So now, our rogue salesperson has a T&E reimbursement request that includes charges at a strip club and this request has been approved when it hits Accounts Payable. Accounts Payable, if it checks reports against the company T&E policy, then has a fight on its hands if it tries to refuse the reimbursement. If it takes the stance that since it is approved it will pay the reimbursement, the company pays for something that it shouldn't.
While this is an extreme case, there are many other less blatant, but equally inappropriate, charges that regularly show up on employees' expense reports. Also, in this example, the employee is basically honest, if not exercising the best judgment. There are those who regularly cheat on their reimbursement requests.
The employee goes on a business trip. Within a few days of returning the employee fills out the requisite forms, attaches receipts to document those expenses as required by company policy, and submits the form to his or her boss for approval. This may be done on paper or electronically, if the firm uses an electronic model for T&E.
Within a few days, the manager reviews and approves the report and sends it to Accounts Payable for reimbursement. This reimbursement will take place as mandated by the company policy. This can be as frequently as daily or as infrequently as monthly. Most companies reimburse once a week or once every two weeks. A few organizations do it as part of payroll.
The employee takes a trip. One of two scenarios happens, the impact being the same in Accounts Payable or whatever unit is responsible for handling T&E reimbursements. Either the employee fills out the report and gives it to his supervisor relatively quickly after the end of the trip and the manager never gets around to reviewing and approving it, or the employee waits until the credit card bill is due and then the fun begins.
The employee needs the reimbursement funds to pay the credit card bill, so he pesters Accounts Payable for reimbursement. To be reasonable, if the boss has been delinquent in approving the expense report, it is not fair to her employees to make them pay the bills out of their own pocket. However, if the employee just never got around to submitting the expense report, it is an entirely different matter.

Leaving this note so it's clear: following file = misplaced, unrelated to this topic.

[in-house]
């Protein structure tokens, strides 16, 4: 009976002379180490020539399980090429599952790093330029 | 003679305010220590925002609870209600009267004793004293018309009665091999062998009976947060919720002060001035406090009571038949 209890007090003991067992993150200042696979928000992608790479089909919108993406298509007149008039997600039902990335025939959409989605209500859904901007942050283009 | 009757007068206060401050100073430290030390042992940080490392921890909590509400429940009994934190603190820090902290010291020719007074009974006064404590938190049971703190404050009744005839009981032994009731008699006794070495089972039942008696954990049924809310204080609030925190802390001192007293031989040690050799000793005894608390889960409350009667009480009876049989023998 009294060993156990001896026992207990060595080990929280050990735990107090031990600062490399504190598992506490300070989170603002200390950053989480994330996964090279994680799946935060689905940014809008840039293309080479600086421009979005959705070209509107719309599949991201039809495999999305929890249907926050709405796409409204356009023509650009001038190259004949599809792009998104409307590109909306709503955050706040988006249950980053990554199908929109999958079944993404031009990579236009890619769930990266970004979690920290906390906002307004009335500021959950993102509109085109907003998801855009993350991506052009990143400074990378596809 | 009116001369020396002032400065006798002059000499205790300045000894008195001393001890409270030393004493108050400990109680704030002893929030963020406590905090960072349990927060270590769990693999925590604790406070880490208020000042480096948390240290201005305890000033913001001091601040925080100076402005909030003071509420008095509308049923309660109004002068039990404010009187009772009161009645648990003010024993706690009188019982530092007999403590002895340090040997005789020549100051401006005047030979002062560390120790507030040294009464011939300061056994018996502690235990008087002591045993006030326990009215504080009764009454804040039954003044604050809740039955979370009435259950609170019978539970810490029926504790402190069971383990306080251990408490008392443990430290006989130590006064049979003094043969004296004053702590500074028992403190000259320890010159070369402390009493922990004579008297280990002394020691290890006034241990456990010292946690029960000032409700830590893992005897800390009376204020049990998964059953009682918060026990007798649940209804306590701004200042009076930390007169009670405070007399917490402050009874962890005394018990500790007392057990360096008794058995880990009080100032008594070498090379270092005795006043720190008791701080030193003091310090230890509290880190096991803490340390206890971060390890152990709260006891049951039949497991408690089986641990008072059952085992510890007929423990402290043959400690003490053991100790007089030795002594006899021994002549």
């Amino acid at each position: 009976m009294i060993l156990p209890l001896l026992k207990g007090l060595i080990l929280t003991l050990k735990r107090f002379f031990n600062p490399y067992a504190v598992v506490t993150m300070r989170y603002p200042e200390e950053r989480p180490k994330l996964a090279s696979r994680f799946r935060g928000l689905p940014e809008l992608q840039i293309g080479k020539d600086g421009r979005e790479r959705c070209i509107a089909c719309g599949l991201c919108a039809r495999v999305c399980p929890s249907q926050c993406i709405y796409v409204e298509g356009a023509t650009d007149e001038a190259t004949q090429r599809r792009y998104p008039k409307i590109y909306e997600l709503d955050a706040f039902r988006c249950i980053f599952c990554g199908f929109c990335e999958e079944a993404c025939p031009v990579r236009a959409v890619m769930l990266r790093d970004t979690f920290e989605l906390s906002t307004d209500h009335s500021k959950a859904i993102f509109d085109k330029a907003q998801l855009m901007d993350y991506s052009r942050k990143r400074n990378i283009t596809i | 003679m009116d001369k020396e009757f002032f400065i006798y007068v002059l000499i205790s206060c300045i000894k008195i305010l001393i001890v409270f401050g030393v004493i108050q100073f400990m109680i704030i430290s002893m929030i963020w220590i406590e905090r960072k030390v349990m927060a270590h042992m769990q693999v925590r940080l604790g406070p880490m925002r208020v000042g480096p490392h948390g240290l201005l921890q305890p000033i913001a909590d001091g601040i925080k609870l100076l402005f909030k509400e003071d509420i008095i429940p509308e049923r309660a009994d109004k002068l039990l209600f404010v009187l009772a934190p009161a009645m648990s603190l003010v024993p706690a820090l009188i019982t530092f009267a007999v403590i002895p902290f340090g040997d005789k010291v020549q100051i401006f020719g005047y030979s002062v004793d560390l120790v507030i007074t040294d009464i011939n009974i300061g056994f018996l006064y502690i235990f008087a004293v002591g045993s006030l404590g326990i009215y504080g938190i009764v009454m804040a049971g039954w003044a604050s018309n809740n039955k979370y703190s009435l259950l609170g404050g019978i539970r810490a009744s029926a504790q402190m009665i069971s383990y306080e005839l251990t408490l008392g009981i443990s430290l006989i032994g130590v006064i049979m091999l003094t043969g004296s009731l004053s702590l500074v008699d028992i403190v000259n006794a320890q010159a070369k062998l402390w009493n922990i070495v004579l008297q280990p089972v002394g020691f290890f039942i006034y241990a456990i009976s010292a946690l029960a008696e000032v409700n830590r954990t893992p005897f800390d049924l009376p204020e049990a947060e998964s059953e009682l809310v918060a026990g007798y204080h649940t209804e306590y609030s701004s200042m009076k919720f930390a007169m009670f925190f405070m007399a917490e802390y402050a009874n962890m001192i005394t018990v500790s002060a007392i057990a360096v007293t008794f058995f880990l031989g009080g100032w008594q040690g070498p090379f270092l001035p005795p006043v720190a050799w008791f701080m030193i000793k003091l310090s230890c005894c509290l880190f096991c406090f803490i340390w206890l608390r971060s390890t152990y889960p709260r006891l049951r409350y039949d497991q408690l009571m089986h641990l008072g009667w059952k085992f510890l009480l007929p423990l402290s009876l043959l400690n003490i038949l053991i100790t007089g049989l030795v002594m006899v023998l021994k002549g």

Unfortunately, the effect on Accounts Payable is the same. The employee needs a Rush check, and that is a poor policy from a control standpoint and an extremely inefficient use of the Accounts Payable associate's time. If the company had used one of the online electronic T&E models, a lot of these problems would be avoided, especially if it contained one of the escalation features related to the approval process. And depending on the organization, a good percentage of reports are submitted within a reasonable timeframe, avoiding the problems discussed earlier, although the reports themselves may contain errors.
WHO HANDLES T&E?
Do you ever wonder how your organization stacks up against others? Do you sometimes think that your company is the only one lagging behind when it comes to adopting best practices? Or do you suspect your Accounts Payable department is ahead of the eight ball? When it comes to T&E, it is often difficult to find data against which to measure your department. Recently, Accounts Payable Now & Tomorrow conducted an exhaustive survey to find relevant T&E information. Here we delve into the basics: where T&E is handled. The handling of T&E is an Accounts Payable function at most companies.
When asked where the responsibility for T&E reimbursements lay within their firm, participants responded as follows:
- Accounts payable alone (75.7 percent)
- Separate T&E department (6.8 percent)
- Payroll (2.7 percent)
- Accounts payable shared with another group (9.4 percent)
- Other (5.4 percent)
At over 85 percent of those firms surveyed, Accounts Payable had either full or partial responsibility for this function.
MARY S. SCHAEFFER is the author of the new book Travel and Entertainment Best Practices (Wiley, April 2007), from which this excerpt is taken. A nationally recognized accounts payable expert, she is the founder and Editorial Director of Accounts Payable Now & Tomorrow. a newsletter for professionals interested in payment issues. She has an MBA in finance and is a member of the New York Financial Writers' Association.
2007 John Wiley & Sons. Used with permission.